- Don’t use obvious information like your date of birth, child’s name or place of birth when creating a password.
- Avoid using number sequences like 1234; this just makes it easier for crooks to crack.
- Consider using a catchphrase or sentence as part of your password, combine it with numbers or special symbols like @#*, or use two or three random words (eg Chair20Potato!)
- Try not to use the same password for all your accounts. This makes you more exposed if your password is stolen, especially on the accounts you may care more about.
- Save your passwords – make sure you keep your passwords in a safe place. It might be tempting to keep them written down, but it’s better that you don’t. You can save passwords on a Password Manager which stores and automatically saves them. There are many highly ranked free password managers such as Dashlane, RoboForm, LastPass and Remember*. It is advisable to weigh up the best options.
- The required length of passwords will vary on many websites but consider making it longer and therefore harder to guess.
- Change your password immediately if you think your password has been stolen.
- Only shop on secure sites that have an SSL certificate (Secure Lockets Layer). The way to spot this is to look at the URL bar at the top of the web browser; the url will begin with https:// and show the icon of a locked padlock which indicates the legitimacy of a website. An unsecured website will begin with http:// – it lacks the final the ‘s’ of a more secure site. A website that stores personal data must have an SSL certificate as this encrypts your data to stop hackers from accessing it.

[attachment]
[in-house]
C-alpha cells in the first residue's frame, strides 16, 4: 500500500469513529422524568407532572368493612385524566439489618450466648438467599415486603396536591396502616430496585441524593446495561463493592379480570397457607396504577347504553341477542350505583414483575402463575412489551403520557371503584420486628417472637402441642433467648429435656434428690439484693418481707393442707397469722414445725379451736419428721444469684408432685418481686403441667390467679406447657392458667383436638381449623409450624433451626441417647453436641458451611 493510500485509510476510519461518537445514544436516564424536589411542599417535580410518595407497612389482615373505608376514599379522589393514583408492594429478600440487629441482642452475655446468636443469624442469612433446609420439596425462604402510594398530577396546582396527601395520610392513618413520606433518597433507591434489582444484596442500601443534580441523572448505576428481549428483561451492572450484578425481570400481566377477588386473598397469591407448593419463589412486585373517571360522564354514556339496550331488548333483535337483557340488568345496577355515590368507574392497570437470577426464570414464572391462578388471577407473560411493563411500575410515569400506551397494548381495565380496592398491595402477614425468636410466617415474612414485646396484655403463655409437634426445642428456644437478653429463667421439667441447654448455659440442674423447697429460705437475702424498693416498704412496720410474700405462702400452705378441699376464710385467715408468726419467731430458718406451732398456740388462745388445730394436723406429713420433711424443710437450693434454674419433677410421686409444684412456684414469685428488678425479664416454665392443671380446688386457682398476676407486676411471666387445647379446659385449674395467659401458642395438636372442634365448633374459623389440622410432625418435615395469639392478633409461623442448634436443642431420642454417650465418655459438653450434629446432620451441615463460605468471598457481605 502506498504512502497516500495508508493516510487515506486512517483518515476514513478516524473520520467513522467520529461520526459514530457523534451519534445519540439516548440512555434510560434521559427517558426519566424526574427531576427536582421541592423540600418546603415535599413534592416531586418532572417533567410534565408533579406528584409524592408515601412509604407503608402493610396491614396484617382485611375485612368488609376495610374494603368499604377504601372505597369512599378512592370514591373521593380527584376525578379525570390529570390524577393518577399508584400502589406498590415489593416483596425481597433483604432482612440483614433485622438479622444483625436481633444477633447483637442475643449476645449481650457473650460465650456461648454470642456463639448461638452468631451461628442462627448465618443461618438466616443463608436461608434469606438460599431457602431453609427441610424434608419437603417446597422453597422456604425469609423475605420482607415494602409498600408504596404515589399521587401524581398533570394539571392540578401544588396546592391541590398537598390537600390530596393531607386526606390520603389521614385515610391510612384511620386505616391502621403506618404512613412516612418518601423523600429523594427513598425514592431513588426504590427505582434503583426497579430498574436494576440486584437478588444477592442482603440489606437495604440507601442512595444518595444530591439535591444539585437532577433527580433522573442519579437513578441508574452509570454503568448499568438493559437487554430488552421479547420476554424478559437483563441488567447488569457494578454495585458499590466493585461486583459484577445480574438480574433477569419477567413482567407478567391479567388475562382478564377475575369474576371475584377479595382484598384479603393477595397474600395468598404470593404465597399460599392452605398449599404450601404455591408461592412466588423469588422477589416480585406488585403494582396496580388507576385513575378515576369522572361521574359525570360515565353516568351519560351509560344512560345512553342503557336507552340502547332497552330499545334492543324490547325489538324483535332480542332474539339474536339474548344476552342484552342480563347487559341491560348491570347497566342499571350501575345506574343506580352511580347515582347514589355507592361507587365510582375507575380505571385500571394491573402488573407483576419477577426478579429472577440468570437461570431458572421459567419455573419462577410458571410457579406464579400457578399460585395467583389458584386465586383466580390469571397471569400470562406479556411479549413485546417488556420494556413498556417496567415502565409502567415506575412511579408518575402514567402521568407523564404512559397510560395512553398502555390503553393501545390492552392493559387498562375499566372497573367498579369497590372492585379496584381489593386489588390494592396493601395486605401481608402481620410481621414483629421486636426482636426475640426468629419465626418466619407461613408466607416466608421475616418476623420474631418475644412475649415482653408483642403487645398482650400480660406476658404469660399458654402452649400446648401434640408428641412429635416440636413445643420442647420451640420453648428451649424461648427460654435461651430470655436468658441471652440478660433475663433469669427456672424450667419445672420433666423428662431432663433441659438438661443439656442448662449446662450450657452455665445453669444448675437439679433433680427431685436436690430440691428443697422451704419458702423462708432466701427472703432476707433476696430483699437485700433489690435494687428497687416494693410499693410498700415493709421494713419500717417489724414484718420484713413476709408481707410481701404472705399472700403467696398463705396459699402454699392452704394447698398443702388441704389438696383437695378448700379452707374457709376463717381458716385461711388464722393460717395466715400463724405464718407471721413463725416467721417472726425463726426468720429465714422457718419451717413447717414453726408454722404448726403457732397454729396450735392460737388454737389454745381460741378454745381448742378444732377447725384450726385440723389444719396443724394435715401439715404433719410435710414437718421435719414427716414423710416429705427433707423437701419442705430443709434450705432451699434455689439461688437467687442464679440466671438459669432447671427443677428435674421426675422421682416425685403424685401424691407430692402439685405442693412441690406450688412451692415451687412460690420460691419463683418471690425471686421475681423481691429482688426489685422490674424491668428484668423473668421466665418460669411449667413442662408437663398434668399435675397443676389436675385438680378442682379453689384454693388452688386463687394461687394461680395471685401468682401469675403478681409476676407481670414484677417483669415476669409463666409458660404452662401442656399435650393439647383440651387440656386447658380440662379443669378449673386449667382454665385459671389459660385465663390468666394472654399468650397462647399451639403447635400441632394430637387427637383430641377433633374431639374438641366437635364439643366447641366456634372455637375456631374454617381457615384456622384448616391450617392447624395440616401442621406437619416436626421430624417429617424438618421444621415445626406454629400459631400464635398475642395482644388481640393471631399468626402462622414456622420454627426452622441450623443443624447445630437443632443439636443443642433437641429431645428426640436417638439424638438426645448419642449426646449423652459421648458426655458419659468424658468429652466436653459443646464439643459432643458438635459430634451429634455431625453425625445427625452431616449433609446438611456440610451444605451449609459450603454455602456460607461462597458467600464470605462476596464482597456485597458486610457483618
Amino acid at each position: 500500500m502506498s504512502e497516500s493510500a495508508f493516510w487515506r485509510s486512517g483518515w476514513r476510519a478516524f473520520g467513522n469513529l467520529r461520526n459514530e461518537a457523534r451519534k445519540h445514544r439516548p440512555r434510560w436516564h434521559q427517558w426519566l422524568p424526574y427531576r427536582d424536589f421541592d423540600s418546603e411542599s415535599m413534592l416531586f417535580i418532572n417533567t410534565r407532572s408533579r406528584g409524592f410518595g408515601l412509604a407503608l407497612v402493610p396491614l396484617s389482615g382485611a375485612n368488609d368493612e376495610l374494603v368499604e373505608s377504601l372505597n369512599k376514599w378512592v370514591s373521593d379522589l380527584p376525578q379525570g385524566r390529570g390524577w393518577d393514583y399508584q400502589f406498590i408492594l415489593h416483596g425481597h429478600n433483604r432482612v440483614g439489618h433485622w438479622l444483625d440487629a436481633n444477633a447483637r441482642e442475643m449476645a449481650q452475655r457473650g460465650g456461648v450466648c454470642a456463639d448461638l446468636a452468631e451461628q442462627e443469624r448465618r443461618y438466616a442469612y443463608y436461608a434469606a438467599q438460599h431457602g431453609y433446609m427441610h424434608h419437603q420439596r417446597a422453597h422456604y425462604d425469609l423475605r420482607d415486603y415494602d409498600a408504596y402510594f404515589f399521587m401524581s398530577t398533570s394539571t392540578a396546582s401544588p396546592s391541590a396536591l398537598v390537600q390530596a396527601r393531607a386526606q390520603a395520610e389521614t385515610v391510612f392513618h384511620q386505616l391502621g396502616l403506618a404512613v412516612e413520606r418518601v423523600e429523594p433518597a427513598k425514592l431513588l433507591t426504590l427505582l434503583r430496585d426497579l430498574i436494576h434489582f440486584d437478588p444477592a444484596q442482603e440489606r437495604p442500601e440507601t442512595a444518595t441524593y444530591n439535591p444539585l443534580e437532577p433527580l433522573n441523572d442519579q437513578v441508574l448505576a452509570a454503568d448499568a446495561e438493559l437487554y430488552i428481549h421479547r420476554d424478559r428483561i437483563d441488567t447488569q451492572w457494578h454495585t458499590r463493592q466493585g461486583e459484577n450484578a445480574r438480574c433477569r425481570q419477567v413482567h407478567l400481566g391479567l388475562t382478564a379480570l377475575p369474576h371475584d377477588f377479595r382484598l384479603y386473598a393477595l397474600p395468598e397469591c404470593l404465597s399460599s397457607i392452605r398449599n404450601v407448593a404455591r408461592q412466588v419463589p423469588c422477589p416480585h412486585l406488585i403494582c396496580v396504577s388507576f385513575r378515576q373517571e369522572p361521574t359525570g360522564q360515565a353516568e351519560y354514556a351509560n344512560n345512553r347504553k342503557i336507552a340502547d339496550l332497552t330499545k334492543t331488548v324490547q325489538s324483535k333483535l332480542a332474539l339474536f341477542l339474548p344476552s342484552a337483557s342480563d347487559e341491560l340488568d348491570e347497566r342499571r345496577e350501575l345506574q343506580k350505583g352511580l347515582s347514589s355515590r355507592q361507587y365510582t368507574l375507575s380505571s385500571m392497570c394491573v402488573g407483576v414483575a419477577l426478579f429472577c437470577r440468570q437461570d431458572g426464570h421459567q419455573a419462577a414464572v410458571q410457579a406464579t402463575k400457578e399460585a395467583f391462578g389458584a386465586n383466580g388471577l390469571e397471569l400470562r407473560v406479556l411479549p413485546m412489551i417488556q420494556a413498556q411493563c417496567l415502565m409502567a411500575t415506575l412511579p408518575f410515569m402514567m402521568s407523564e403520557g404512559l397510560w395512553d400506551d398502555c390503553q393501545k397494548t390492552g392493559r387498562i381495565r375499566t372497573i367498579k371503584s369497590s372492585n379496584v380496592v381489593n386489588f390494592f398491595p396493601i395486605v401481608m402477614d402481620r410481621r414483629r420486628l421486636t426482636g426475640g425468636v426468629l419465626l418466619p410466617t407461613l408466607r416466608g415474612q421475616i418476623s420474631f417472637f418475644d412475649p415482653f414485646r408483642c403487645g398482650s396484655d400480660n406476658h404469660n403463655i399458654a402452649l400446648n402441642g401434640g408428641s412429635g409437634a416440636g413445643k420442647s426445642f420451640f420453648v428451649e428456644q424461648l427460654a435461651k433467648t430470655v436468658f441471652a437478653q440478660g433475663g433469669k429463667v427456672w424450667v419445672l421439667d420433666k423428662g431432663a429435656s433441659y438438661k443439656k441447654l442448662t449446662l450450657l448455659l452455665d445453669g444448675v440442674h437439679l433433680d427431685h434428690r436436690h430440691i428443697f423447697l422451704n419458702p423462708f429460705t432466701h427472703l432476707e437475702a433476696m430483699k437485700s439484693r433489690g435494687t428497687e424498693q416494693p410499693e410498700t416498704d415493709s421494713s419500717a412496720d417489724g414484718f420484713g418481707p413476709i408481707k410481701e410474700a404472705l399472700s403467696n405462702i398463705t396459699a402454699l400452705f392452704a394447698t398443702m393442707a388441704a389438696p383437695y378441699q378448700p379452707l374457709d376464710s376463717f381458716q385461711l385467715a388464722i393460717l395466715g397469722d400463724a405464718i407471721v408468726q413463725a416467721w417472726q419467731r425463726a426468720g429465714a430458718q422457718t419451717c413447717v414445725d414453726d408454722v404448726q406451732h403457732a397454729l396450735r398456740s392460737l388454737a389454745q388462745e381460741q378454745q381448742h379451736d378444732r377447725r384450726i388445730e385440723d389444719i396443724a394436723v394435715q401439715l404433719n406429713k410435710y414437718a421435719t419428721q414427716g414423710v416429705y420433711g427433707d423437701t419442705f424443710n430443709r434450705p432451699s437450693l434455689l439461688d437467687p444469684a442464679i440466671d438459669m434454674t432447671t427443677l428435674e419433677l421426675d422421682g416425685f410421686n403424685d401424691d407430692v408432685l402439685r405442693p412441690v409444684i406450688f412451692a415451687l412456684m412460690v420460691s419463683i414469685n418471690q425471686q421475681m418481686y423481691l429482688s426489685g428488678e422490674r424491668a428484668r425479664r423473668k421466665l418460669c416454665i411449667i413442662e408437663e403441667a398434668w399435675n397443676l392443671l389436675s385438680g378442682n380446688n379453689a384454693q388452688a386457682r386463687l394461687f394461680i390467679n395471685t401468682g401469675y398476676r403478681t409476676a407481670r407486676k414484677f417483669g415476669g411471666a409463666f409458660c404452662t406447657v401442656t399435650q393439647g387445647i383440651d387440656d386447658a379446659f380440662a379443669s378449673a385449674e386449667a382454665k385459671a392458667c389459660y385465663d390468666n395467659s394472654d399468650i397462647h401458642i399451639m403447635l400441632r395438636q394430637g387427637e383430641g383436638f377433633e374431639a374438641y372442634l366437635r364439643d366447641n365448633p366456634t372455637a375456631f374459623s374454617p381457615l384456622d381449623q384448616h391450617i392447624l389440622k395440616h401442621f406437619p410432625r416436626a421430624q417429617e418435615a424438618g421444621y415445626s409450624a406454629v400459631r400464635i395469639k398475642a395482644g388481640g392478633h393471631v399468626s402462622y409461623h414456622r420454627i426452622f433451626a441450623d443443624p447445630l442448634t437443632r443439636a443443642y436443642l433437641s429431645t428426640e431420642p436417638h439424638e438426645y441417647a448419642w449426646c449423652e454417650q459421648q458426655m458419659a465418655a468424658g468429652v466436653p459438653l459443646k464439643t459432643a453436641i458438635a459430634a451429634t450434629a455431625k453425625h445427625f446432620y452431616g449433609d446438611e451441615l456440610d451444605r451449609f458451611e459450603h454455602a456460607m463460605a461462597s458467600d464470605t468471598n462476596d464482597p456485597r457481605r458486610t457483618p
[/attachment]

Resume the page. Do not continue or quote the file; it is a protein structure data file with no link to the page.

- Regularly check your bank statements to ensure the correct amount has been charged and that no unexpected transactions have occurred.
- Use your credit card, debit card or financial intermediary like PayPal to pay for goods online as these channels have built-in protection should something go wrong. For a credit card the protection comes from Section 75 of the Consumer Credit Act. This means that, for purchases worth £100 and over, you can usually get a refund from your credit card provider. If you use a debit card, protection is provided by something called a chargeback, sometimes referred to as a ‘dispute’. This can enable the payment to be reversed, ensuring the cardholder gets a refund. PayPal has buyer protection as part of its policy so you are covered if something goes wrong.
- Look for signs of a legitimate business on a website. What is the returns policy, is there an address listed and a VAT and registration number? Stick to using trusted shops where possible. If something seems too good to be true it probably is.
- Always log off from a site where you have logged in or registered your details.
Keep your antivirus software up-to-date
- Antivirus software adds an extra layer of protection by helping to detect and remove any dangers to your computer. Ensure you buy your subscription from a reputable company.
Max is our resident IT expert. He knows all the terminology and the tricks. If you need help understanding something, Max is the dog for you. He has seven different scarves, all of which are green.